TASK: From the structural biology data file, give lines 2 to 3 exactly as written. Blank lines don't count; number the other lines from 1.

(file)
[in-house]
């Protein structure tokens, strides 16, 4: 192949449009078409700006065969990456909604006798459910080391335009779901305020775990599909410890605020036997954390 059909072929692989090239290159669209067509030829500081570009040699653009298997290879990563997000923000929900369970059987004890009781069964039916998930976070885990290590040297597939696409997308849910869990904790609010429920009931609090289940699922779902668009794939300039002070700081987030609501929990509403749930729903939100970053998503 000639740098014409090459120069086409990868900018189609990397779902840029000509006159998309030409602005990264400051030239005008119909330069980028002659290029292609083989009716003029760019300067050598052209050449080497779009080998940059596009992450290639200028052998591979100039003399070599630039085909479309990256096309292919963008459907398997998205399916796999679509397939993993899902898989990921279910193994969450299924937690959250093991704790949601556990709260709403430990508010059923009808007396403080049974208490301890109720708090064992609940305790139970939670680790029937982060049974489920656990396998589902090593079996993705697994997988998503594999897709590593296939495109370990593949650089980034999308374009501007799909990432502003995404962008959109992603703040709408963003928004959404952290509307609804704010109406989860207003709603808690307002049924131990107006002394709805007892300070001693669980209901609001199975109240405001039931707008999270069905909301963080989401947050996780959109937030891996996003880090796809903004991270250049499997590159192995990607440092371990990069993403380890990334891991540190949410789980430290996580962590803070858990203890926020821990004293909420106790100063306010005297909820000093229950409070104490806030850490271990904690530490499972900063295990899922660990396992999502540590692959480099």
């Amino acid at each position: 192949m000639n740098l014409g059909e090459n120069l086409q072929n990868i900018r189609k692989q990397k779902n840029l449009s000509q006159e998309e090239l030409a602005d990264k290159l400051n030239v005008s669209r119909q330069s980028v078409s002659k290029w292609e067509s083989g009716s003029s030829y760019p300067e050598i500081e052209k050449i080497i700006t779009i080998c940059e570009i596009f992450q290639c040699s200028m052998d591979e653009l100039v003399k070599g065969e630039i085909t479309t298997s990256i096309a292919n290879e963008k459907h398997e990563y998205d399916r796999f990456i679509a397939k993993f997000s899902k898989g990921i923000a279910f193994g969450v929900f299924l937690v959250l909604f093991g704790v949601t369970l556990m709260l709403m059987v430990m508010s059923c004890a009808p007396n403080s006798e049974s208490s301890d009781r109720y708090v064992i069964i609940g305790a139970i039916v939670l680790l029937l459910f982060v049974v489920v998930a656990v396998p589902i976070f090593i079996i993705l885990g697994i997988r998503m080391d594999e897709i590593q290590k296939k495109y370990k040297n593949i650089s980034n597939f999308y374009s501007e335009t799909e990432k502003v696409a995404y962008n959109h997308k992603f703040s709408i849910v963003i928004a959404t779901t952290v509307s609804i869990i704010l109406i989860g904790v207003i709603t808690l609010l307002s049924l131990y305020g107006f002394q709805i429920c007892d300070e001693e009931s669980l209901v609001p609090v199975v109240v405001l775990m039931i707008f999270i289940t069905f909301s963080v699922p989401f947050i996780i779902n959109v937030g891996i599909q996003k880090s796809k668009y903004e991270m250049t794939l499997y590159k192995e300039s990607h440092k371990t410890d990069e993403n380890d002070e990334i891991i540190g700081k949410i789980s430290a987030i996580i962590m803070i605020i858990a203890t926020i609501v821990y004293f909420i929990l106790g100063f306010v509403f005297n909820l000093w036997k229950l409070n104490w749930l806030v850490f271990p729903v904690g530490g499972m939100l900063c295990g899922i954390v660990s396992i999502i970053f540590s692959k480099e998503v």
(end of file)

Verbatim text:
């Protein structure tokens, strides 16, 4: 192949449009078409700006065969990456909604006798459910080391335009779901305020775990599909410890605020036997954390 059909072929692989090239290159669209067509030829500081570009040699653009298997290879990563997000923000929900369970059987004890009781069964039916998930976070885990290590040297597939696409997308849910869990904790609010429920009931609090289940699922779902668009794939300039002070700081987030609501929990509403749930729903939100970053998503 000639740098014409090459120069086409990868900018189609990397779902840029000509006159998309030409602005990264400051030239005008119909330069980028002659290029292609083989009716003029760019300067050598052209050449080497779009080998940059596009992450290639200028052998591979100039003399070599630039085909479309990256096309292919963008459907398997998205399916796999679509397939993993899902898989990921279910193994969450299924937690959250093991704790949601556990709260709403430990508010059923009808007396403080049974208490301890109720708090064992609940305790139970939670680790029937982060049974489920656990396998589902090593079996993705697994997988998503594999897709590593296939495109370990593949650089980034999308374009501007799909990432502003995404962008959109992603703040709408963003928004959404952290509307609804704010109406989860207003709603808690307002049924131990107006002394709805007892300070001693669980209901609001199975109240405001039931707008999270069905909301963080989401947050996780959109937030891996996003880090796809903004991270250049499997590159192995990607440092371990990069993403380890990334891991540190949410789980430290996580962590803070858990203890926020821990004293909420106790100063306010005297909820000093229950409070104490806030850490271990904690530490499972900063295990899922660990396992999502540590692959480099």
């Amino acid at each position: 192949m000639n740098l014409g059909e090459n120069l086409q072929n990868i900018r189609k692989q990397k779902n840029l449009s000509q006159e998309e090239l030409a602005d990264k290159l400051n030239v005008s669209r119909q330069s980028v078409s002659k290029w292609e067509s083989g009716s003029s030829y760019p300067e050598i500081e052209k050449i080497i700006t779009i080998c940059e570009i596009f992450q290639c040699s200028m052998d591979e653009l100039v003399k070599g065969e630039i085909t479309t298997s990256i096309a292919n290879e963008k459907h398997e990563y998205d399916r796999f990456i679509a397939k993993f997000s899902k898989g990921i923000a279910f193994g969450v929900f299924l937690v959250l909604f093991g704790v949601t369970l556990m709260l709403m059987v430990m508010s059923c004890a009808p007396n403080s006798e049974s208490s301890d009781r109720y708090v064992i069964i609940g305790a139970i039916v939670l680790l029937l459910f982060v049974v489920v998930a656990v396998p589902i976070f090593i079996i993705l885990g697994i997988r998503m080391d594999e897709i590593q290590k296939k495109y370990k040297n593949i650089s980034n597939f999308y374009s501007e335009t799909e990432k502003v696409a995404y962008n959109h997308k992603f703040s709408i849910v963003i928004a959404t779901t952290v509307s609804i869990i704010l109406i989860g904790v207003i709603t808690l609010l307002s049924l131990y305020g107006f002394q709805i429920c007892d300070e001693e009931s669980l209901v609001p609090v199975v109240v405001l775990m039931i707008f999270i289940t069905f909301s963080v699922p989401f947050i996780i779902n959109v937030g891996i599909q996003k880090s796809k668009y903004e991270m250049t794939l499997y590159k192995e300039s990607h440092k371990t410890d990069e993403n380890d002070e990334i891991i540190g700081k949410i789980s430290a987030i996580i962590m803070i605020i858990a203890t926020i609501v821990y004293f909420i929990l106790g100063f306010v509403f005297n909820l000093w036997k229950l409070n104490w749930l806030v850490f271990p729903v904690g530490g499972m939100l900063c295990g899922i954390v660990s396992i999502i970053f540590s692959k480099e998503v």